|9/4||UConn||Leans to win|
|9/11||@ Notre Dame||Tossup|
|9/25||Bowling Green||Must win|
|10/2||@ Indiana||Must win|
|10/9||Michigan State||Leans to loss|
|10/16||Iowa||Leans to loss|
|10/30||@ Penn State||Leans to loss|
|11/27||@ Ohio State||Longshot|
There are the two gimmes in the nonconference and two games against Big Ten teams that should be terrible, as Indiana and Illinois were wracked by graduation losses and weren't good to begin with. The opener against UConn is a game Michigan his maybe 60-70% to win; who knows about Notre Dame and Purdue. From there Michigan will probably get five or six wins. The seventh, or sixth will be picking off one of MSU, Iowa, or Penn State. 7-5 is still the call, but with the secondary attrition 6-6 is more likely than 8-4; before I thought the reverse.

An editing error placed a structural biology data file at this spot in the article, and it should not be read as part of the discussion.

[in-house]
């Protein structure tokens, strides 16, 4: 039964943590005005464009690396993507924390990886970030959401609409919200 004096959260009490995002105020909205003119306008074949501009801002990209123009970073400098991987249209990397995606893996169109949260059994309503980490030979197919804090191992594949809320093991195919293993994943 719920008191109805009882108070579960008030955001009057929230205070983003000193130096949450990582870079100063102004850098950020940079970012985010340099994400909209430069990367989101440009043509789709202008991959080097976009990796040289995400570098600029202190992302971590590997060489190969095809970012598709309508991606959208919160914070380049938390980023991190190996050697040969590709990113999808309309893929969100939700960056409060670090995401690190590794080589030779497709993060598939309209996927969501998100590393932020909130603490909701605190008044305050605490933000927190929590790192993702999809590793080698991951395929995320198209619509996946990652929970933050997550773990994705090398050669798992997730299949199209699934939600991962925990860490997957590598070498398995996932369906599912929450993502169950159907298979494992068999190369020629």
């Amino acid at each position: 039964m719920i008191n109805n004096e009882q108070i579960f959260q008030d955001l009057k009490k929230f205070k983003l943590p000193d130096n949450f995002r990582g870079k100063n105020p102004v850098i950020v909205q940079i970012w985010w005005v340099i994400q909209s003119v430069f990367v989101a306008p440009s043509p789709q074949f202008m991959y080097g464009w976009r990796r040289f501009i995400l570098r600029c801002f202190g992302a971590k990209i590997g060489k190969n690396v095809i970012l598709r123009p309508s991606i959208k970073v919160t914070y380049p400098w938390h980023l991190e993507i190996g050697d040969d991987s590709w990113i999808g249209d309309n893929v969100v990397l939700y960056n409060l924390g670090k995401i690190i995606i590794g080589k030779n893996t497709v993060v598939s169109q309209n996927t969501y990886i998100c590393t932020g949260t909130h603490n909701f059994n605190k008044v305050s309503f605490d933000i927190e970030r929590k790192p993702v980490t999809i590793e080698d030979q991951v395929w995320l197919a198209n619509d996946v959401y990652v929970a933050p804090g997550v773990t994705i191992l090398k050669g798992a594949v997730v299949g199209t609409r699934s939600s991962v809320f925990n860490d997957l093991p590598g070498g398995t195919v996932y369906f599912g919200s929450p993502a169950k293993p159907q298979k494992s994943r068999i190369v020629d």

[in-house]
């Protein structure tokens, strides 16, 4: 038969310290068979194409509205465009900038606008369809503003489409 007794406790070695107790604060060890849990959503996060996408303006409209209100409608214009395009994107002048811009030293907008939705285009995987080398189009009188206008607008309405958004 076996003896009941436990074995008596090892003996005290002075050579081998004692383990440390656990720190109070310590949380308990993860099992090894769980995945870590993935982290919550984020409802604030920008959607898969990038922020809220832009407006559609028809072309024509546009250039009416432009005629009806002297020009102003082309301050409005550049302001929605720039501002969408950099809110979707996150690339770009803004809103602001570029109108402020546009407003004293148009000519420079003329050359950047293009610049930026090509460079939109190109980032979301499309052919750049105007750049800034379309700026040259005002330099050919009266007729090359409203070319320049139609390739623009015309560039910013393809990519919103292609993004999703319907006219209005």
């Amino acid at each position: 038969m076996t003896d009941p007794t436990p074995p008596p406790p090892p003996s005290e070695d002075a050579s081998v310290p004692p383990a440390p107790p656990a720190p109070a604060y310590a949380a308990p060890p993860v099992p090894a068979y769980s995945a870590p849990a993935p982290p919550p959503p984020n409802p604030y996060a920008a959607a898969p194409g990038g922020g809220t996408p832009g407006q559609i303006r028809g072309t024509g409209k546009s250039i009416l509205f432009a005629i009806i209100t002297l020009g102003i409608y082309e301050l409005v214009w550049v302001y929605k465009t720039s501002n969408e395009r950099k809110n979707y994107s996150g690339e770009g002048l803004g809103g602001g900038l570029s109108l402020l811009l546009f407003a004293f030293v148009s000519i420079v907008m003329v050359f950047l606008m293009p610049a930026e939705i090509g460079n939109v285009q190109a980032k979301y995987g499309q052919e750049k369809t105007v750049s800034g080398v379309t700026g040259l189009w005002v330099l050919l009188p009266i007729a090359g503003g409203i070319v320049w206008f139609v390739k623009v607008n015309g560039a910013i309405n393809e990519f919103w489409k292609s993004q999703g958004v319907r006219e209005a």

|WHAT||Michigan vs Connecticut|
|WHERE||Michigan Stadium, Ann Arbor, MI|
|WHEN||3:30 Eastern, September 4th 2010|
|THE LINE||Michigan -3|
|TELEVISION||ABC/ESPN2 (Coverage Map)|
Run Offense vs. UConn
With a stable of backs six-deep, a strong interior line, and a quarterback who runs on dilithium, the run game should be one of Michigan's strengths this season. UConn's starting defensive linemen range from the tiny (225-lb Trevardo Williams) to the light (255-lb Jesse Joseph) to the good-sized (both defensive tackles are in the 290s). If Michigan's offensive line has made the improvements we think they have, they should be able to push this defensive line all over the field.
UConn's front four is built for speed, rather than power, which might make outside running a little tougher, but the Wolverines should be able to generate a good push up front. At the second level, the linebackers are all seniors, and all have pretty good size. However, the man in the middle, Greg Lloyd, is an enigma. He started the fall at defensive end, then was lost for the season with an ACL injury. A couple weeks later, and he's the starting middle linebacker. Might that make him more tentative? On the weakside, Lawrence Wilson is an athletic 226 pounds, which should give him the ability to chase Michigan's quarterbacks around.